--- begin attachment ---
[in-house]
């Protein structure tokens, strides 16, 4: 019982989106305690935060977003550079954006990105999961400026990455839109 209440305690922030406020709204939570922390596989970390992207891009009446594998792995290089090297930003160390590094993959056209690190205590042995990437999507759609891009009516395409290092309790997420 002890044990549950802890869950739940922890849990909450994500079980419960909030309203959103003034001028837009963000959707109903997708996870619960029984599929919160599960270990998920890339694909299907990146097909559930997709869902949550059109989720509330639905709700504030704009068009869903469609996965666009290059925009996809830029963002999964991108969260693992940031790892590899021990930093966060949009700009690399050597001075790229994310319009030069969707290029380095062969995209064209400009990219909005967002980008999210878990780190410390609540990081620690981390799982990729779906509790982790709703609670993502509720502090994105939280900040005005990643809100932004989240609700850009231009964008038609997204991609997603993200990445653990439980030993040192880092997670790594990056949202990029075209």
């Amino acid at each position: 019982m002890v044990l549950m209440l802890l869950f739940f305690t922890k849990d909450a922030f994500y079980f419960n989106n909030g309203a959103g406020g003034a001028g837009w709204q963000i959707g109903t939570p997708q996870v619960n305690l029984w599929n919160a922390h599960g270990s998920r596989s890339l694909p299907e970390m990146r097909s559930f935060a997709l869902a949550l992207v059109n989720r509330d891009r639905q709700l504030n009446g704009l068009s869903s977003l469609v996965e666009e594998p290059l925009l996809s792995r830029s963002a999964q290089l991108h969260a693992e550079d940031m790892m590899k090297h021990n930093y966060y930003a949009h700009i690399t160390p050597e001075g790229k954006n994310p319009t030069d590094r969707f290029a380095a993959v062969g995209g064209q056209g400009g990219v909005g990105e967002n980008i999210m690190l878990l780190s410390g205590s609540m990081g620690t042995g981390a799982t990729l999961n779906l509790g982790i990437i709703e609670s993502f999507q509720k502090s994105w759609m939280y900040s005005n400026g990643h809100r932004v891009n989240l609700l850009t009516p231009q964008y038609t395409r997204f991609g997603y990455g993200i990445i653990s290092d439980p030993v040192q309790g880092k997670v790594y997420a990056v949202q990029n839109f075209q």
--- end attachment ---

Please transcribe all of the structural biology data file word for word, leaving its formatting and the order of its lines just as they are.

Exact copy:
[in-house]
């Protein structure tokens, strides 16, 4: 019982989106305690935060977003550079954006990105999961400026990455839109 209440305690922030406020709204939570922390596989970390992207891009009446594998792995290089090297930003160390590094993959056209690190205590042995990437999507759609891009009516395409290092309790997420 002890044990549950802890869950739940922890849990909450994500079980419960909030309203959103003034001028837009963000959707109903997708996870619960029984599929919160599960270990998920890339694909299907990146097909559930997709869902949550059109989720509330639905709700504030704009068009869903469609996965666009290059925009996809830029963002999964991108969260693992940031790892590899021990930093966060949009700009690399050597001075790229994310319009030069969707290029380095062969995209064209400009990219909005967002980008999210878990780190410390609540990081620690981390799982990729779906509790982790709703609670993502509720502090994105939280900040005005990643809100932004989240609700850009231009964008038609997204991609997603993200990445653990439980030993040192880092997670790594990056949202990029075209």
């Amino acid at each position: 019982m002890v044990l549950m209440l802890l869950f739940f305690t922890k849990d909450a922030f994500y079980f419960n989106n909030g309203a959103g406020g003034a001028g837009w709204q963000i959707g109903t939570p997708q996870v619960n305690l029984w599929n919160a922390h599960g270990s998920r596989s890339l694909p299907e970390m990146r097909s559930f935060a997709l869902a949550l992207v059109n989720r509330d891009r639905q709700l504030n009446g704009l068009s869903s977003l469609v996965e666009e594998p290059l925009l996809s792995r830029s963002a999964q290089l991108h969260a693992e550079d940031m790892m590899k090297h021990n930093y966060y930003a949009h700009i690399t160390p050597e001075g790229k954006n994310p319009t030069d590094r969707f290029a380095a993959v062969g995209g064209q056209g400009g990219v909005g990105e967002n980008i999210m690190l878990l780190s410390g205590s609540m990081g620690t042995g981390a799982t990729l999961n779906l509790g982790i990437i709703e609670s993502f999507q509720k502090s994105w759609m939280y900040s005005n400026g990643h809100r932004v891009n989240l609700l850009t009516p231009q964008y038609t395409r997204f991609g997603y990455g993200i990445i653990s290092d439980p030993v040192q309790g880092k997670v790594y997420a990056v949202q990029n839109f075209q």